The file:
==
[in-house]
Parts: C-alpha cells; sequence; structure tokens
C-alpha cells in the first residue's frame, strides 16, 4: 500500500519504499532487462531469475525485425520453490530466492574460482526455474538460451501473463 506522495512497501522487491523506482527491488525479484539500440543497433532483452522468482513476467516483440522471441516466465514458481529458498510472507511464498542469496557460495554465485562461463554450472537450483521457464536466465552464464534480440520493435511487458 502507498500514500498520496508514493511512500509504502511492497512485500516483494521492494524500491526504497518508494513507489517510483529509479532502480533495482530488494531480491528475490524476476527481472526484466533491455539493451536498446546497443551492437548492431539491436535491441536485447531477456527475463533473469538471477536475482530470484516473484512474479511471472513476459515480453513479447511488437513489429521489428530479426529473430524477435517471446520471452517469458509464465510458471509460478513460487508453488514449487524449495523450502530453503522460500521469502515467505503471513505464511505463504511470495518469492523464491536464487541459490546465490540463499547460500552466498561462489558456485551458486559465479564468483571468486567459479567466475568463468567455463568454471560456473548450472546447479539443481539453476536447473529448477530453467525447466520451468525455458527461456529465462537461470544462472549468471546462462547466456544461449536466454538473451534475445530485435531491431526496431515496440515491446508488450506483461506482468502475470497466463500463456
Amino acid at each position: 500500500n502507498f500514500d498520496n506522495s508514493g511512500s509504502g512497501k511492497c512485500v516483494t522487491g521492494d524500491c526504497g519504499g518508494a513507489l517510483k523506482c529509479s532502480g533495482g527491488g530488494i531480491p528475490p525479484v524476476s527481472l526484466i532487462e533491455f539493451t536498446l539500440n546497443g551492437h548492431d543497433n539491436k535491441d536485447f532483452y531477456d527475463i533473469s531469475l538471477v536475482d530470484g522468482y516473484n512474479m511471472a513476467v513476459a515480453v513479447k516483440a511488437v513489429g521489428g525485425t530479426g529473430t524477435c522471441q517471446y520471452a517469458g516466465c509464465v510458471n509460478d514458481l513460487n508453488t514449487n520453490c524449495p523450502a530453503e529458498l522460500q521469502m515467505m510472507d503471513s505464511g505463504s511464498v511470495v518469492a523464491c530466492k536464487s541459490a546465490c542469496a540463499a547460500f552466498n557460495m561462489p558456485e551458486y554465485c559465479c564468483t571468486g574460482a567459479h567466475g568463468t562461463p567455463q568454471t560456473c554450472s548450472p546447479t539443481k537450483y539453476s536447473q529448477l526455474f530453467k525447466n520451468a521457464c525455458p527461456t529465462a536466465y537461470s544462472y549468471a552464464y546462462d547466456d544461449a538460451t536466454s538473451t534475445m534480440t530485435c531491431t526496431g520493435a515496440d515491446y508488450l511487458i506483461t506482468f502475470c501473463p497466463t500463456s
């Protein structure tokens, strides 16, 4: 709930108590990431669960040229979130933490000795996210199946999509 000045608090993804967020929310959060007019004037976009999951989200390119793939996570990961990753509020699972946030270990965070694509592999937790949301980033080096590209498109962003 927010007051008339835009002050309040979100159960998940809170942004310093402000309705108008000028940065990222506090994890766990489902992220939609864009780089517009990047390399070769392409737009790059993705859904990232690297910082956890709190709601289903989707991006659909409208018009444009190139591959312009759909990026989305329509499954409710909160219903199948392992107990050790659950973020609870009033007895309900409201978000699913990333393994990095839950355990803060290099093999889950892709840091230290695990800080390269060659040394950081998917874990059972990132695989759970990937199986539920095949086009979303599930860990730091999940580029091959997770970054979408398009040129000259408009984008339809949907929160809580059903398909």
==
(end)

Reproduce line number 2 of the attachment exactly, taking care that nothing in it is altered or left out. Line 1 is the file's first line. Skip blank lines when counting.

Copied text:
Parts: C-alpha cells; sequence; structure tokens